Where was I? I got lost in living vicariously through my daughter. Thank god I didn’t have pageant fantasies.

Well we arrived and everyone sat around a section of flor-type carpet on a concrete floor surrounded by glass walls — and against one wall there was a beautiful Steinway.  The instructor launched into a spiel that was reminiscent of the one I used to give to my students at the community college — office hours, if you’re absent, if there’s a snow-day, her voice mail etc.  She then brought out a guitar and we sang a welcome song tailored to everyone’s name — there were about ten children — a few boys that were nearly two — the rest of them between twelve months and fifteen — Z clearly the youngest.  She spent much of the class on my lap and crawling a bit into the circle — but the other kids were mostly walking and so she just took it all in — it should be interesting.  The one woman I was chatting up next to and getting on well with turned out to be the child’s nanny; there were two father’s in the group, a few women with children a bit older than Z who I thought I might be able to talk to at some future date and then a woman who looked really familiar to me who I thought at first didn’t like me and then I decided after shaking her slightly damp palm that she was just nervous.  Her son was named after a famously beautiful western town and after a short discussion it turns out her child went to a Waldorf school out near where we live — one I’ve been curious about.  I left trying to remember her name and finding out that we knew someone in common that, ironically, I know through X.  “Why doesn’t she like me” I said to G “she’s sort of fashionable bo-ho, her kid’s in a Waldorf school. She named her child after a mountain town.  I’m her people!” (Not that I am at all fashionable –see earlier reference to clogs.)

Maybe it was that when the teacher asked us to introduce ourselves and what we do for fun I said that I was a writer and before Z was born I spent a lot of time writing and loved to read.  Maybe she thought I was a jackass.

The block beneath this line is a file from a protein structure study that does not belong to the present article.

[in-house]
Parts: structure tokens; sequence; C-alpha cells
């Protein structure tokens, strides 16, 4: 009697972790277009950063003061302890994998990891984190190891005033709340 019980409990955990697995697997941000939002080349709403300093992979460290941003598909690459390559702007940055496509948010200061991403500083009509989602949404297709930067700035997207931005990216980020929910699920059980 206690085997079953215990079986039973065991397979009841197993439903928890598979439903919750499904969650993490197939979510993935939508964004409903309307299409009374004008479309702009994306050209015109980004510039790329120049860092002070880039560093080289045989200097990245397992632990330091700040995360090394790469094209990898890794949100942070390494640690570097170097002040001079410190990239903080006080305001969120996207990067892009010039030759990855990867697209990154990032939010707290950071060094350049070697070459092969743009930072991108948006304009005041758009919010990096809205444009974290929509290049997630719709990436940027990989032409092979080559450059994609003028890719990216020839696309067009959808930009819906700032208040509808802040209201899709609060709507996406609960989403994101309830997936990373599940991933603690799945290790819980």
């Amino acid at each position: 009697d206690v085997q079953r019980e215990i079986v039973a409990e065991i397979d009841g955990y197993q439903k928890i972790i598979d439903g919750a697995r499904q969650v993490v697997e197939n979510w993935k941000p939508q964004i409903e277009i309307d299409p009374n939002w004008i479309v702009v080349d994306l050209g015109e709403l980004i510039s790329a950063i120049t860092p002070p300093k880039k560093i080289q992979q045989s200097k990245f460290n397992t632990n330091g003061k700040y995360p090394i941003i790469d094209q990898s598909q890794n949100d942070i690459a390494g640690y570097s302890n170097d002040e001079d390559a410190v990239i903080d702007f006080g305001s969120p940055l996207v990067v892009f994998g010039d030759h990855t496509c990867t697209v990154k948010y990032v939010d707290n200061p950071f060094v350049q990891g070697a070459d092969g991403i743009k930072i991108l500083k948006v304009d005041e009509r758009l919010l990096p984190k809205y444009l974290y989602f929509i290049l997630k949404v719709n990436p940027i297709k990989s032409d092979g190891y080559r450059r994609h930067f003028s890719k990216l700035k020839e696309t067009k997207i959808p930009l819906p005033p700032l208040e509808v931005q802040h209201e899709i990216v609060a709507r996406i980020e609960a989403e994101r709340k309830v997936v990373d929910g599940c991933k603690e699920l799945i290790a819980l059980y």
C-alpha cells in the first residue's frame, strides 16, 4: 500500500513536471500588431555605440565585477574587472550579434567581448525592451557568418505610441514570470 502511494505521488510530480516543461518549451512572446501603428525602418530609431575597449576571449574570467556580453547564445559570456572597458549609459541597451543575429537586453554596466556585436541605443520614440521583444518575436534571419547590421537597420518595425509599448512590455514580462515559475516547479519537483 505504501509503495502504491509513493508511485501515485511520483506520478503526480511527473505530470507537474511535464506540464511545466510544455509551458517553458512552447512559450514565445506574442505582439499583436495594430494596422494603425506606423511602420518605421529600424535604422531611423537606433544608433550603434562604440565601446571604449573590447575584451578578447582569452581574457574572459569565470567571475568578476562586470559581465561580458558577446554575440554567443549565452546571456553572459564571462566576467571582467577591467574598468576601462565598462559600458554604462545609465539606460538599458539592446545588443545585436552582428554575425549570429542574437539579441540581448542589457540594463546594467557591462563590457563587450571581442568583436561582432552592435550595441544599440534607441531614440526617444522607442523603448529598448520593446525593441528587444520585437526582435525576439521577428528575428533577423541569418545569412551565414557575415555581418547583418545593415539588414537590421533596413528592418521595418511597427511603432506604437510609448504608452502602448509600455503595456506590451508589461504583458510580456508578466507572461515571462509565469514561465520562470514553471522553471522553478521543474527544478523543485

As we left the instructor handed out the lesson plans.

As G keeps saying it isn’t about me, but about Z and introducing her to new things — and it was interesting to see her watch the guitar, react to the piano music — feel the vibrations through her — watch her touch the drum…

One of my goals, other than learning to play tennis, is to become more familiar with classical music — I find that when I hear it I really enjoy it but am completely useless armed with only the information from my music appreciation my freshman year in college when I was more focused on how many ski days I could get in that season rather than anything else.



§ 4 Responses to re*percussion

  • Kork says:

    Isn’t it ironic how all those things we dreamed of when we were young come bubbling to the surface in fits and starts, like a pot of porridge on the stove, when our kids start to become “of age” to do things.

    We find ourselves thinking “OH! Wouldn’t it be lovely if they became a famous chef?” when they want to watch you mix the “undgreedy-inch” (as my DG calls them), or “She could have a future on stage, in film!” when she comes traipsing proudly into the room decked out in her finest dress-up, proclaiming herself the Princess of the Castle, or, better yet, “Why, he could have a future in professional ball with that arm!” the singular time he actually manages a throw that reaches its intended target…

    And I wonder how many of my dreams will be impressed upon my children (thank God I have 3!), and how many of them will be embraced passionately, only to be dropped like a dirty napkin as they discover themselves…

    I miss those days of sitting down and spinning something onto paper, in a journal, now, typing furiously on my laptop, and coming back later that week or month and reading it over and thinking how good it was…

    But some days, I look at these 3 little ones, with their sparkling eyes in varying hues of blue -the genetic gift from their dad – and their blonde hair with differing degrees of honey brown – again from their dad – and think to myself that this, *this* is my masterpiece.

    It may sound trite, but teaching them, modeling for them what I hope to be wisdom and love and compassion, instilling in them a love for nature, and learning, and a life lived well…some days, that is the overwhelming pressure on me.

    • Wordgirl says:

      I am definitely overwhelmed so much of the time — I usually can take a deep breath and realize that all I can do is give her as many experiences as I can, have fun, love her, smile, BE with her — and enjoy life with her — and that is a gift in and of itself. It doesn’t sound trite at all!

  • Deathstar says:

    The only good thing about having to wait so long to be a mother is that I’ve done a lot of things, seen a lot of things and though far from stellar, I got to do a lot of acting. I didn’t win any awards, nor did I make a ton of money, but I got to do what I wanted to do. I feel semi-retired. Or is it just plain tired. But I will begin again, it’s who I am (other than the kid’s mother.)

    • Wordgirl says:

      That’s it, isn’t it? We do what’s “in” us. You always help me put things in perspective.

      Tired — no kidding — has precious hit that nine month sleep regression thing? We’re not sleeping much either in this household — I have a miraculous window of a rare morning nap right this minute — I should be exercising but I’m not. Oh well. 🙂